In group 10, the effects of other (than Ca) salts were studied alone and in conjunction with the Ca salts from the view point of their influence on the detoxification of procaine HC1. KC1 alone with procaine decreases somewhat the incidence of convulsions. When KOC was combined with Ca salts, the anti-convulsant effect became greater-but not so striking as was anticipated. MgC12 in conjunction with CaCI2 is far less effective than CaCl alone in decreasing the incidence of convulsions induced by procaine.

In group 11, we undertook experiments with adrenaline additions to procaine HC1 and the results demonstrated combinations very effective in decreasing the incidence of convulsions and the duration of the positive reaction.

In group 12, we studied the effects of additions of luminal and nembutal to procaine HC1 with comparatively negative results. In the case of nembutal, the procaine convulsions occur and disappear before the depressing effect of nembutal on the central nervous system is asserted.

In the aforesaid groups of experiments extensive material has been obtained for the purpose of presenting a comparative study of the Ca" salts in so far as their efficiency in detoxifying local anesthetics is of moment in clinical application. Various theories attempt to explain the effect of CaC12 on the toxicity of cocaine and Sprocaine. It has been suggested that the antagonism of cocaine and CaC12 depends on a change in the state of the lipoids, particularly lecithin which has an affinity foi cocaine and CaC12. Also, the conjecture has been offered Sthat substances having opposite effects on permeability can antagonize each other as do the alkaloids and salts. Furthermore, Ca has the effect of increasing colloid density and should induce, therefore, a decreased rate of absorption. But irrespective of the explanations for the mechanism of the changes produced in, the effects of procaine and butyn by the Ca salts, a number of the Ca salts must be eliminated from clinical use in subcutaneous, intra-muscular and in0 tra-spinal injections because of their locally irritating and necrotic reactions. Accordingly, the Ca halides are discarded along with Ca gluconate which has only a slightly effective,. anti-convulsive action. Among those Ca salts that can :5 be effectively used in clinical routine are the salicylate and the levulinate. Of these, Ca levulinate is to be recommended, first because it is very soluble in water, is readily sterilized, and is non-toxic and non-irritating locally in theraiO peutic doses. Ca lactate is likewise effective, although it is less soluble and stable than the levulinate.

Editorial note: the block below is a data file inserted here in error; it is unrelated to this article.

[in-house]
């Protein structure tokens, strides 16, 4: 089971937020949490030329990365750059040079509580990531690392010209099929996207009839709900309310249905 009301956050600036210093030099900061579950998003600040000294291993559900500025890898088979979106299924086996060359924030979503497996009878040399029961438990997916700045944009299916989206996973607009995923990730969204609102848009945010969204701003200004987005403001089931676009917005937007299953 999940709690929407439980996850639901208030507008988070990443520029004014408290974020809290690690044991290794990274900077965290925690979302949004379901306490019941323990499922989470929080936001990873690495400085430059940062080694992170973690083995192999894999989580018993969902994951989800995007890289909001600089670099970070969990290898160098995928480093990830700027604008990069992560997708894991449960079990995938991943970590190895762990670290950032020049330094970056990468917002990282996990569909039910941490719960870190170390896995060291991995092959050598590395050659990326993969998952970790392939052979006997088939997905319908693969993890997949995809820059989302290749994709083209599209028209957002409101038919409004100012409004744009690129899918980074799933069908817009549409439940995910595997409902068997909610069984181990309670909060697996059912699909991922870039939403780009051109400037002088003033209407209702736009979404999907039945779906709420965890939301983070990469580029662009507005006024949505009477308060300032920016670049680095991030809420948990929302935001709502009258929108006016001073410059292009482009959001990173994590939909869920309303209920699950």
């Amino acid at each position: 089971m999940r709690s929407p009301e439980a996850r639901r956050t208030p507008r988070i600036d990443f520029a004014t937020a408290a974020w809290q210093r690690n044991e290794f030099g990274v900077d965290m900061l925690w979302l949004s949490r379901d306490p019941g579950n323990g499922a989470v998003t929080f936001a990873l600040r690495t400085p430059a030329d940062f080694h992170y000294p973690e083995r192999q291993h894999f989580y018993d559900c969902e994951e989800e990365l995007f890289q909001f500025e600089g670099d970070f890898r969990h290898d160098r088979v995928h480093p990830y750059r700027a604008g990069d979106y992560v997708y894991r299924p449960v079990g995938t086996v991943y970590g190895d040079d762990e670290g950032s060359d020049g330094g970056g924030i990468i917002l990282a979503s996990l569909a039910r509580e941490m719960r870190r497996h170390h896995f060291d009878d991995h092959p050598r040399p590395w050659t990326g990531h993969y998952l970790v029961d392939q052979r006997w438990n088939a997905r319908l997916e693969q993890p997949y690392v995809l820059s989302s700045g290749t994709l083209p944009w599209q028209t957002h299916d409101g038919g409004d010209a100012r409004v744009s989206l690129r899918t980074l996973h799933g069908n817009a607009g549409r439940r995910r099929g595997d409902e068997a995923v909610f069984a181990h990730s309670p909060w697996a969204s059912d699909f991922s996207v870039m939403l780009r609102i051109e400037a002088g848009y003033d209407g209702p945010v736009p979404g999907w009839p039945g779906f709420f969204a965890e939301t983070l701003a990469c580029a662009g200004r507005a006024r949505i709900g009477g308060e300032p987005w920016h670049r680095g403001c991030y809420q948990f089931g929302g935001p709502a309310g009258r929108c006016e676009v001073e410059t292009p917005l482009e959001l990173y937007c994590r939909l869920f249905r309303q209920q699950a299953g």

The following table is signficant. We have selected procaine HC1 (100 mg./kg.) with the 55 addition of Ca salts of 9 mg. of the Ca to 1 kg. and have regarded the average percentage of convolutions occurring with Ca salicylate as unity.

Convulsion index 60 Ca salicylate---------------------------- 1 Ca chloracetate----------------------- 1.62 Ca levulinate ------------------------- 1.77 Ca lactate---------------------------- 3.87 Ca I 2 -------------------------------- 4.57 SCa Br2-------------------------------6.02 Ca gluconate-------------------------- 9.94 Ca C12-------------------------------- 6.79 Ca drtho-idoxy benzoate---------------- 12.05 70 The quantity of Ca levulinate corresponding to 9 mg. Ca/kg. is 60 mg./kg. If the concentration is increased to 150 mg./kg., then the 100 mg. of procaine/kg. are completely detoxified.

Butyn sulfate can likewise be studied. Select75 ing 25 mg. butyn/kg. with 18 mg. Ca/kg. and accepting the average value of incidence with Ca levulinate as unity the following comparative table results: Ca levulinate------------------------ 1 Ca lactate . ---------------------- 4.88 CaC12 -------------------------------- 11.24 Ca gluconate --------------------- 18.14 Throughout our many experiments involving the conjunction of Ca salts with local anesthetics as applicable to the incidence of convulsions in animals, we have come to these definite generalizations: 1. The duration of a positive reaction varies inversely as the concentration of the Ca salt addition.

2. The period between reactions varies directly as the concentration of the Ca salt addition.

It is to be understood that the aforesaid experimental disclosure is merely illustrative, and is not to be construed as restrictive of the scope nor of the spirit of our invention, which has been further defined by the following annexed claims. We claim: 1. A detoxified local anesthetic comprising a mixture containing a member selected from the group consisting of procaine and butyn and an organic calcium salt selected from the group consisting oflevulinate, lactate and salicylate.

2. A method for detoxifying a member selected from the group consisting of procaine and butyn for use as a local anesthetic, comprising the mixing of said member with an organic calcium salt selected from the group consisting of levulinate, lactate and salicylate prior to administration.